How do you do that? It's often easier said than done.
Well, it's a cultural thing. It's constant and [requires] reward and encouragement and leading by example. It's getting people in a room together that don't normally get in a room together. It's getting people on board who think collaboratively. It's definitely something that we hire for now.
We have to work together from the beginning of idea generation to when it goes out the door. It's all one process. It's uncomfortable for people because they're in their safe places where they've always been. It's our job as leaders to get people out of their comfort zone and push.
Do you feel some of the post-recession hysteria in the industry has died down?
I definitely think the whole industry is still a little traumatized. But I think it's time to get on with things and accept that this is the new world order, and we've got to learn to succeed in it. What I definitely noticed personally is we were early change agents. We got targeted with a lot of criticism [particularly for launching the ecommerce business], and now that's toned down a lot. I'm sure there are still skeptics out there, but I don't care. We're moving forward. It's working. It's a key part of our future strategy, and I like it. It's good.
What have you learned from trying to spur change within an organization
One thing I think I've learned is that it's almost impossible to change somebody's fundamental philosophy of life. If I have found somebody who is a good worker and I actually love them as a person, but our philosophies of business and life are completely different and not aligned, it's not going to work. That's when you have to say, "Thank you, but it's time to part ways." But if you share a general philosophy -- it doesn't have to be exactly the same -- but if you're aligned, then it's about creating an environment where people feel safe to fail and they're rewarded for the positive steps they do make. Incentivizing the positive as opposed to punishing the negative.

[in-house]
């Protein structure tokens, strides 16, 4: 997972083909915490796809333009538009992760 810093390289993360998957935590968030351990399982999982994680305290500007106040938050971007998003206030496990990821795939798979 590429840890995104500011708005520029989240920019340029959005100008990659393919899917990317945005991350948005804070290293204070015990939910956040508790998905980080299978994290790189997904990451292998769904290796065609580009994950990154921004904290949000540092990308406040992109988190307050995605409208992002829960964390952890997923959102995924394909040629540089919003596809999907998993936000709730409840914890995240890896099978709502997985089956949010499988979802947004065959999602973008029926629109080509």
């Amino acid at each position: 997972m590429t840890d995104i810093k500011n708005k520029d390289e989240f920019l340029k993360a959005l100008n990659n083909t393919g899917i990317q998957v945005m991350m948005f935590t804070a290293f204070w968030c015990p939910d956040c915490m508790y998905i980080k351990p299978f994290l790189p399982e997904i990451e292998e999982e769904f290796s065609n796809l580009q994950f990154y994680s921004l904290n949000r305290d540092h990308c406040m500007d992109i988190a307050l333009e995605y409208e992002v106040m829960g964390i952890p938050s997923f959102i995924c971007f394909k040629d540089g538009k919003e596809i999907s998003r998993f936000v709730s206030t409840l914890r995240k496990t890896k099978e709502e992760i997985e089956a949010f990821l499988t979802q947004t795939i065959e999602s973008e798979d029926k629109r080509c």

Has Rodale's audience growth been based on a lot of data initiatives?
Data is a huge part of our direct book business and magazine circulation business. We have a really strong data analytics group, but the growth has been happening really through organic growth through social media and mobile and people sharing.
One of the reasons the publishing industry has struggled so much is the traditional view of church and state, where edit doesn't mess with marketing and sales, and sales and marketing doesn't mess with edit. But in the social media universe, everybody has to do a little bit of everything. Every editor is a marketing person, and every single person has to be looking at what's working, what's not working. One of the great things is we have that data now as editors. Before you'd put together an issue and you'd measure by the response of letters you'd get in the mail, and usually they're billing complaints. Now you can see, "Oh my God, 4,000 people retweeted that tweet," or "This article got thousands of Facebook likes."
What's your plan for the continued growth of Rodale?
I feel like we've got a diverse amount of businesses now. Now we need to just grow and evolve those businesses to their full extent. I think there's a lot more we can do with events. There's a lot more we can do with ecommerce -- scaling it up, expanding it to each of our brands, and developing private label products. There's a lot more we can do with books and magazines. There's a lot more we can do digitally.
Denis Wilson was previously content director for Target Marketing, Publishing Executive, and Book Business, as well as the FUSE Media and BRAND United summits. In this role, he analyzed and reported on the fundamental changes affecting the media and marketing industries and aimed to serve content-driven businesses with practical and strategic insight. As a writer, Denis’ work has been published by Fast Company, Rolling Stone, Fortune, and The New York Times.